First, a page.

This post is a Hallmark sponsored post. I am being paid by Hallmark to write it, but all writing, ideas and opinions are mine. Thankfully, Hallmark and I share the same idea–that little moments are to be celebrated and that good people, good efforts and good intentions deserve a spotlight. See Hallmark Life is a Special Occasion for more details, like them on Facebook, and/or sign up for their e-mail messages HERE.
I have this great big flaw called Overthinking. I am an expert at taking simple concepts and turning them into a confusing heap of Too Much. I’ve made many mistakes in life, exhausting efforts to build elaborate bridges to get over troubled waters when really, all that was necessary was a simple raft. My wise friend Kleidy says there’s no such thing as mistakes or failure though—it’s all just learning. This concept has been a gift—a deeper acceptance of who I am and the infinite journey toward who I want to be (which, for the record, is Who I am + Time).
I’ve been over thinking a lot of things lately, the Flaw (kind of like the Evil Claw) fed by a number of circumstances that include the following confusing heap of Too Much: making sense of people’s suffering, feeling guilty for our current non-suffering, holiday sentiment, teaching my kids gratitude, teaching my kids meaningful giving, etc. I seem to jumble up these feelings this time of year because the holidays bring it out of me. Dear friends of mine suffered a horrible family tragedy over Thanksgiving, and I can’t make sense of it. Crafting and baking and swinging on my holiday high chandelier doesn’t seem right. And I thought I didn’t know how to help. Brett and I have also been talking about what we want to do this holiday to teach our kids giving back, and we discussed adopting a family, donating toys, taking the kids to pick things out for another child, etc.—all good and meaningful things that need to be done, but still…does Lainey really get it?
In defending my writer’s block in expressing this all and explaining to my dad last night what I wanted to write, I mumbled a stream of feelings that equated to ‘Ya Totally Just Lost Me. Kindly, my dad suggested, “Okay, how about you start backwards and write one sentence.” Natalie Goldberg instructs writers to stop in the middle of typing and write simply “What I really want to say is…” I like to think of this as deconstructing that needless elaborate bridge and hopping on that simple raft.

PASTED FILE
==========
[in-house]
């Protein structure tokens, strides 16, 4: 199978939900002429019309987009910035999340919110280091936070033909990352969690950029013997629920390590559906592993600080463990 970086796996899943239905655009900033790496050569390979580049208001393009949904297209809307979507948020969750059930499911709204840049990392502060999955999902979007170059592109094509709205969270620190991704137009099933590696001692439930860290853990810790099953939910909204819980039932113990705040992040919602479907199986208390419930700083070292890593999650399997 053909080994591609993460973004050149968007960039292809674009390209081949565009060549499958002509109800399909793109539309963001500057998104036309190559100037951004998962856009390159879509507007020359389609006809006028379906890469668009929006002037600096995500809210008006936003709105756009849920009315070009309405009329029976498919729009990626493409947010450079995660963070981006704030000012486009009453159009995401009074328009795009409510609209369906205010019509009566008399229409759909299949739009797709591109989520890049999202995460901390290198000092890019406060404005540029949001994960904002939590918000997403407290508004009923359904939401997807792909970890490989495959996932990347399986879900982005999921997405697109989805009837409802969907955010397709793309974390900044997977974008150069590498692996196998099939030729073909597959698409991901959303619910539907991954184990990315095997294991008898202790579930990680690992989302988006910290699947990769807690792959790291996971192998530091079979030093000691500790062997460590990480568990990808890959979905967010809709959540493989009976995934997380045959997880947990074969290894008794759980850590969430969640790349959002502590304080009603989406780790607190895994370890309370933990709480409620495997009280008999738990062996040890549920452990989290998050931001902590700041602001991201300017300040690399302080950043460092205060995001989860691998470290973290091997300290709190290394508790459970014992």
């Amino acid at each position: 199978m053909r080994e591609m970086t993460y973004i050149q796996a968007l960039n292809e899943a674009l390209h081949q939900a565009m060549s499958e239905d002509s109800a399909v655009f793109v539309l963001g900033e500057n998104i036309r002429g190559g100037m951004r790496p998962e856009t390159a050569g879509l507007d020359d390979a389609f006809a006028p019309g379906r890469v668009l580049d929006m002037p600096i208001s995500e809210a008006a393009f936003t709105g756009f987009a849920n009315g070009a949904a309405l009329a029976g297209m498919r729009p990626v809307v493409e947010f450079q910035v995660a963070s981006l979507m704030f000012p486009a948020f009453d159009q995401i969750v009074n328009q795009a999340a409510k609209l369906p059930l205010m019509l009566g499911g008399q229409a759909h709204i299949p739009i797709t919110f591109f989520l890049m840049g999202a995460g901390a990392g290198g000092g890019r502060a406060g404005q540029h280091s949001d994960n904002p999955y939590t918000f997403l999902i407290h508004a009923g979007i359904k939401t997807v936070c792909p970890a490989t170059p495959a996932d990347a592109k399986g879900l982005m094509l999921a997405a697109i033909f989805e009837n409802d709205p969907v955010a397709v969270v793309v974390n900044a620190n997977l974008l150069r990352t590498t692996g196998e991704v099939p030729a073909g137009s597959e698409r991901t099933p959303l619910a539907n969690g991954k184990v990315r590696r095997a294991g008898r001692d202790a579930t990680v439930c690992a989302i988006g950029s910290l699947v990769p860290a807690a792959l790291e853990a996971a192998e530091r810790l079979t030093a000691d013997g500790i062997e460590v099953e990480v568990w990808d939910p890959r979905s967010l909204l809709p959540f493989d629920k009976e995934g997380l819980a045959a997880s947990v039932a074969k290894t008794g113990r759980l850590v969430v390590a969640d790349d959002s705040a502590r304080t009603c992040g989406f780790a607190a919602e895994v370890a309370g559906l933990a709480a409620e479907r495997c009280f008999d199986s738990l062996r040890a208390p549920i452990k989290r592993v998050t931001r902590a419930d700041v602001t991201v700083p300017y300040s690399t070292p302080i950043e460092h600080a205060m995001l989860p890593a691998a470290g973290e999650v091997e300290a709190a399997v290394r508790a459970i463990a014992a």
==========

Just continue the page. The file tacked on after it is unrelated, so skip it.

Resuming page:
What I really want to say is…the best and most important gift you can give anyone this holiday and any time of year—a hurting friend, your children, your spouse, the needy, the suffering, your best friend, your mom, your coworkers, and the world around you—is what you have to give. Simple as that. Taking my kids to the toy store to pick out something for a needy child is a meaningful experience, but what’s more meaningful is teaching them every single day to give of themselves—to use their talents and their words and their smile and their enthusiasm and their blessings to bring good to someone else. Shine your little flashlight, girls. Shine it bright.
I ask myself so often, “Are we doing it right? Do our kids really know how good they have it? Do they understand others’ suffering? Will they genuinely want to help and give?” The other night, as we prepared to visit our hurting friends who lost someone dear to them, I listened as Lainey told me how she wanted to help. I smiled when she suggested that we bring hot cocoa for her friends and serve it with one extra cup so we could “pretend their cousin is still with them and she’ll always be there.” That night, as we all huddled together—the hurting and the hurting help—the simplicity of all of this made sense. We all at some point will play the role of both the hurting and the help. We all both receive the gift of kindness and bestow it. And perhaps I don’t need to overanalyze the concept of giving for my children. It’s a simple concept, a solid raft: If we live it, they will learn it. Share your gifts, share your heart.
This holiday, as you search for ways to help, as you hear of others’ suffering, as you find opportunities to teach your children about gratitude and giving and as you craft and bake and enjoy the things with which you’ve been blessed along the way, know that the simple and most important gift you can give is yourself. Make someone laugh, send a thoughtful text, listen to someone who needs to talk, smile in the grocery store, say thank you, make cocoa for a hurting friend, offer your talents and teach your kids to shine their little flashlights. That simple raft will travel far.
This time of year, how do you embrace the concept of giving? How do you teach it to your children? Do you have a story of something someone did for you that made a meaningful impact? Hallmark and I would love to hear your response.
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